In any case, a large and healthy usership is something many VR apps can’t boast at these early days in the first consumer product cycle. And when a game creates a culture, people generally stick around to see what’s next.

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Well before the first modern XR products hit the market, Scott recognized the potential of the technology and set out to understand and document its growth. He has been professionally reporting on the space for nearly a decade as Editor at Road to VR, authoring more than 3,500 articles on the topic. Scott brings that seasoned insight to his reporting from major industry events across the globe.
  • Kyle Biggs

    It is the ‘killer app’ of VR in my opinion. Especially because it doesn’t require it. Every time I’m on there I hear several people say ‘I really need to get VR’ and I’ve known many who end up buying in. Sure, you can’t show someone what it’s like to see in VR using a 2D monitor, but people are simply blown away by the expressiveness enabled by hand presence.

    • Absolutely hit the nail on the head. The inclusiveness is a big driver.

      I’ve spoken to desktop users in vrchat that refer to themselves as ‘disabled’ and have been asked to stroke people on numerous occasions. To which I happily oblige.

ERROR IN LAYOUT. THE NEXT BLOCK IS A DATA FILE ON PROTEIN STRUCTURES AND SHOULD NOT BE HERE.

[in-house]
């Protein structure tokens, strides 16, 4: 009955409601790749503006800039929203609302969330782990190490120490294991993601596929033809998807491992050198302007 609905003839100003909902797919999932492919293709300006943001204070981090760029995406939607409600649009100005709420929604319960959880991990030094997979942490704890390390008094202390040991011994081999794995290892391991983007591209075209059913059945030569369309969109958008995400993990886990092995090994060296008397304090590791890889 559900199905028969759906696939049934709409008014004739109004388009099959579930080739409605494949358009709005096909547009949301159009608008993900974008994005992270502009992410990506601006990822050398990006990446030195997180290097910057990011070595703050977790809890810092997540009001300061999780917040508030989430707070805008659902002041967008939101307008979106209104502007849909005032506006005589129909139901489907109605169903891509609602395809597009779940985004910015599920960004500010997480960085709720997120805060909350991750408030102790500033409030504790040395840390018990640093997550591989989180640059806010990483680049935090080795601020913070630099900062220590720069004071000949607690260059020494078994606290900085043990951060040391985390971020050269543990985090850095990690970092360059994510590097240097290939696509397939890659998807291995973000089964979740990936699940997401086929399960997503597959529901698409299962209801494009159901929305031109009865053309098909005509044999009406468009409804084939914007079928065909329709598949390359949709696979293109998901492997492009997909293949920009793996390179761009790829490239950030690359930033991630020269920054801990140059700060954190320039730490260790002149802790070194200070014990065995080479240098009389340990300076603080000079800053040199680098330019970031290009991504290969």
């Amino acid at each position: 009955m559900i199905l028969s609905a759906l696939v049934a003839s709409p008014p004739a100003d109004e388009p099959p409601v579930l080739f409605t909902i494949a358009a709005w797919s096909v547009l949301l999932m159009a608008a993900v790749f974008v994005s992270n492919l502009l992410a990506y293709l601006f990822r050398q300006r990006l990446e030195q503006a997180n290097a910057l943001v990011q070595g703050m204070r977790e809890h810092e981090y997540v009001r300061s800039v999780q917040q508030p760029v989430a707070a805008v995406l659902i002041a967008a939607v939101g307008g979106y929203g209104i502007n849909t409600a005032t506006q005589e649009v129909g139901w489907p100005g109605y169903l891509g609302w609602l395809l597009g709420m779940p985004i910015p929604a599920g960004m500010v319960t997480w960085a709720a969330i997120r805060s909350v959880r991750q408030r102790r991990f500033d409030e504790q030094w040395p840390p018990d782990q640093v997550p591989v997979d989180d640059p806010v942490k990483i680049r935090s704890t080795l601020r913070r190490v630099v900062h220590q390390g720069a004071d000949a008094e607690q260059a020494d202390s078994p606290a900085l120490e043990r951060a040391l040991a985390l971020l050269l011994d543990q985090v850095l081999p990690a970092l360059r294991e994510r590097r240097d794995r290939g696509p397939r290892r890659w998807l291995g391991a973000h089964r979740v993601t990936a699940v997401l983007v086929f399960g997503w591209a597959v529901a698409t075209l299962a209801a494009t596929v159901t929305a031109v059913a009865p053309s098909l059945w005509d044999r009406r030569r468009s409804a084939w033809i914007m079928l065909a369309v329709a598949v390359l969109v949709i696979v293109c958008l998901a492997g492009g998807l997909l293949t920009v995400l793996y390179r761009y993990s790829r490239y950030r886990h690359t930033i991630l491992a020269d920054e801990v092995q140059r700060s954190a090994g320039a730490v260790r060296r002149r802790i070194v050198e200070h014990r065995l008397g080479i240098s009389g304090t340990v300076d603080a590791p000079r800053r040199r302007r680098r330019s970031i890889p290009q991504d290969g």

• yag

      Yep the killer app of VR had to be free and also playable (and still enjoyable) on flat screen, and with a big enough value added brought by VR, making flat-screeners envious. The best showcase for VR now.

      • Kyle Biggs

        It feels a bit like a cheap shot used to sell VR headsets, but I’m so glad it is compatible with all the major ones. But you know what else is cool? Shit-loads of people getting into 3D modeling and level design too. Hell, it even got me to download Unity (and I’m a UE4 guy).

        • yag

          I saw that, it’s an amazing side-effect, mass of people learning (or wanting to learn) the tools to make virtual worlds (even if it’s often for basic stuff).
          We can hope a lot will persevere (seeing how a tool like Unity is relatively easy – I’m an Unity guy ;) and will make the indie VR games of tomorrow.